Celebrity Chef Vikas Khanna’s documentary Holy Kitchens – Karma to Nirvana, the second installment in the series which focuses specifically on Hinduism, Lord Krishna’s spiritual practices, and the principles of KARMA and NIRVANA as set forth in the Bhagavad-Gita, will premiere at the New York Indian Film Festival on Saturday, May 7, 2011, at 12:30 p.m. in Tribeca Cinemas’ Theater TWO (54 Varick Street). Click here to purchase tickets.
“God comes to the hungry in the form of food,” said the ‘Father of India’ Mahatma Gandhi. It is this philosophy which has compelled Chef Vikas Khanna to explore the symbiotic intersection of food and religion in his documentary series Holy Kitchens. “At any given time somewhere on Earth, people are gathering to share food in the name of God. This is spiritual sustenance, meant to bring us closer together and closer to the Creator,” says Khanna. “This is the story of Holy Kitchens.”
The film features interviews with Sri Sri Ravi Shankar, Arun Gandhi, Mata Amritanandamayi Devi, Shaunaka Rishi Das, Aroon Shivdasani, Lynn McGuire, Scott Carney and Anju Bhargava. It is written and narrated by Andrew Blackmore-Dobbyn, directed by Anubhav Bhardwaj, and co-directed by Francisco Aguila. Karma to Nirvana is a Junoon Hospitality presentation.
Vikas Khanna’s journey in the documentary takes us right into the soup kitchens of Amma, Mata Amritanandamayi Devi’s ashram in Kerala, where Amma blesses thousands of people daily with motherly hugs and serves them meals with her own hands. “We have to help the hungry as best we can,” says Amma. “We have to see that feeding the hungry is no less than the worship of God.”
Subsequently, the documentary highlights the magnanimous charity work of the International Society for Krishna Consciousness (ISKCON) in Delhi and other parts of the world. Their “Food for All” programs feed hundreds of thousands of hungry children and adults, and Khanna personally cooks in the ISKCON kitchens in London, as a way for him to give back.
ISKCON’s mid-day meal program in India provides free meals to children in schools, thereby helping them get an education and ensuring a brighter future for them, as well as for India. According to the Bhagavad-Gita, “sharing food is the highest form of Karma.” It is this selfless service to others that eventually leads Hindus to the path to higher spirituality and, thus, to Nirvana.
True Business, the first film in the Holy Kitchens series focused on the Sikh religion and how its temples provide free food through its kitchens, known as “langars,” to everyone who comes, regardless of their beliefs. With commentary by Dr. Deepak Chopra, the film played to a sold-out audience at New York’s Sikh International Film Festival in fall 2010. Next year’s film is titled The Moon of Eïd and will explore Ramadan in the Islamic faith from the Middle East to Europe and across the world.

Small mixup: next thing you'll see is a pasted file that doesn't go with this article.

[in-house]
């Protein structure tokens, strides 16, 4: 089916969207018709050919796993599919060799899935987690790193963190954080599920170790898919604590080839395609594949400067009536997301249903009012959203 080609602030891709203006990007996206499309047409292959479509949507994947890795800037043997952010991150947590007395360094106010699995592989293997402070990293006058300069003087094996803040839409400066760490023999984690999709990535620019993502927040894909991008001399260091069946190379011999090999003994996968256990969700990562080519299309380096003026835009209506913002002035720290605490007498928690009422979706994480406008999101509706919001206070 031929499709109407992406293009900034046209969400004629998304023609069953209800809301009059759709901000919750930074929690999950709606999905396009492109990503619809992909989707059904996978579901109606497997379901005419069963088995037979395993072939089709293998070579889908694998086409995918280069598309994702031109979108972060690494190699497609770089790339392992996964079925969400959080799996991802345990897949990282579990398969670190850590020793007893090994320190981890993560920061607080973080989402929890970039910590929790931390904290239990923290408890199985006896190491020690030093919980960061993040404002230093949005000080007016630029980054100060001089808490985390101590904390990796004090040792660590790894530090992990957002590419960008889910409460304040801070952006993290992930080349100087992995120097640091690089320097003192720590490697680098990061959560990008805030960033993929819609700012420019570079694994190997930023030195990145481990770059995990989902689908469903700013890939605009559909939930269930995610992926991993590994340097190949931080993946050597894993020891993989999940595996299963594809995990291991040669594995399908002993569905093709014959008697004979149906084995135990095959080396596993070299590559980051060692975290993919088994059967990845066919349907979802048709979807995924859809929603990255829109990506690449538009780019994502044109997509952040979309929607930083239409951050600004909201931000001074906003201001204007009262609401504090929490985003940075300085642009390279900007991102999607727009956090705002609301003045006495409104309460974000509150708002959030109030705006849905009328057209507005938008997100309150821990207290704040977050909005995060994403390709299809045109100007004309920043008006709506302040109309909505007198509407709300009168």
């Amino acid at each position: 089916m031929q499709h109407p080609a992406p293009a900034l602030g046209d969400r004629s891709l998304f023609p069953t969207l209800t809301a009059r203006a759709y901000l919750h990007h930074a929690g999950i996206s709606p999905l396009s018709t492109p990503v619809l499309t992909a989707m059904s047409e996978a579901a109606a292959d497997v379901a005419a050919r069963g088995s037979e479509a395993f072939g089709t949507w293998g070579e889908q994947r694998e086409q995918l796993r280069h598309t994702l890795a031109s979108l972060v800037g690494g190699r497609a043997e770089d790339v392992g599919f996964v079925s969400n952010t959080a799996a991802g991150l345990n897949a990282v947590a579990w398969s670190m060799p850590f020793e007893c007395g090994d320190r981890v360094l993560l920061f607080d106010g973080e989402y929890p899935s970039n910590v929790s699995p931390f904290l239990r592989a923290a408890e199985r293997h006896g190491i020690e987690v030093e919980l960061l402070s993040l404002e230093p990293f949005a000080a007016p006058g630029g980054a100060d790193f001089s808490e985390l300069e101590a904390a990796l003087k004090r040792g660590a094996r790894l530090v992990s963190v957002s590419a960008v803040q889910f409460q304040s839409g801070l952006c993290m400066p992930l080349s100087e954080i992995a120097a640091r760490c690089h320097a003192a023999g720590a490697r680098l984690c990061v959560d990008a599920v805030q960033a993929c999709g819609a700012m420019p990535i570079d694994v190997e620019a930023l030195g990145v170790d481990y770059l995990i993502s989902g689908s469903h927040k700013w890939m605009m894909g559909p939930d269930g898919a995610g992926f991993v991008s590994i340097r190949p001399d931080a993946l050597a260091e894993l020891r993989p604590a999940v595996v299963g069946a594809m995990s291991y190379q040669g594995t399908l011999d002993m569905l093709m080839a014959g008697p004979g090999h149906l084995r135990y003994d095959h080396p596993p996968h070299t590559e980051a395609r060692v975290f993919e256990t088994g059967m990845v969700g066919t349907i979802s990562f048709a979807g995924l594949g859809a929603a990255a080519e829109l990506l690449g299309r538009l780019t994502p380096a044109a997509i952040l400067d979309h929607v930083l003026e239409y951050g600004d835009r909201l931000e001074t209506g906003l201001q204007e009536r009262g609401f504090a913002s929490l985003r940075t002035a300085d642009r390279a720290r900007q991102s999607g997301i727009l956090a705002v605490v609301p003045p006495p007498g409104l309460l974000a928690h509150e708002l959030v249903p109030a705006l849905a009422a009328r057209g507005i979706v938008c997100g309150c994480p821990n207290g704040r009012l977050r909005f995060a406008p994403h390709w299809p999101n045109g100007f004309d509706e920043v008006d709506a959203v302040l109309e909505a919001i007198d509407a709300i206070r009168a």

“Our aim is to make people aware of this commonality of the world’s religious traditions and to illuminate the differences in a way that will engender mutual tolerance and respect,” says Khanna. “Taken together, these films are our offering to the dialog that is meant to create more peace and harmony in the world.”
About Vikas Khanna: Vikas Khanna was raised in Amritsar, India, where he grew up surrounded by large family feasts, the seasonal produce fresh from the fields of Punjab, and of course, his grandmother’s traditional home cooking. It was at his grandmother’s side that he began to learn the intricacies of Indian cuisine. He started his own catering business, Lawrence Gardens, at the age of 17. His current restaurant work includes Junoon Restaurant, the Café at the Rubin Museum of Art, and Flavors and Feasts Catering. Upon his graduation from the Welcomgroup Graduate School of Hotel Administration, Vikas went on to train under renowned chefs of Taj Group of Hotels, Oberoi, Leela Group, and many more. He has authored several books including “The Spice Story of India” and “Modern Indian Cooking.” His next book, “Flavors First,” will be published in 2011 by Lake Isle Press. His following book is titled “Return to the Rivers: A Culinary Pilgrimage Through the Himalayas,” with a foreword by His Holiness, The Dalai Lama. Vikas has also been a guest judge and chef on Gordon Ramsay’s television shows for Fox, Hell’s Kitchen and Kitchen Nightmares, Food Network and the Martha Stewart Show among others. He is the recipient of numerous national and international awards and is also an honorary member of many foundations, including the World Peace Society. www.vkhanna.com.
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As a photographer and videographer, Lia collaborates with artists, organizations and companies in establishing their documentary photo archive and social media presence. She has been documenting her colleagues and contemporaries in the arts, fashion and journalism since making her stage debut as Liat in the National Tour of South Pacific, with Robert Goulet and Barbara Eden. Lia currently plays Nurse Lia on “One Life to Live”. She has appeared in Wolf, New Jack City, A Kiss Before Dying, King of New York, Big Trouble in Little China, The Last Dragon, Taxman and “New York Undercover”.
Selections of Lia’s archive of Asian Pacific Americans in the arts, fashion, journalism, politics and space are now in the newly created LIA CHANG THEATER PHOTOGRAPHY PORTFOLIO in the ASIAN PACIFIC AMERICAN PERFORMING ARTS COLLECTION housed in the Library of Congress Asian Division’s Asian American Pacific Islander Collection.
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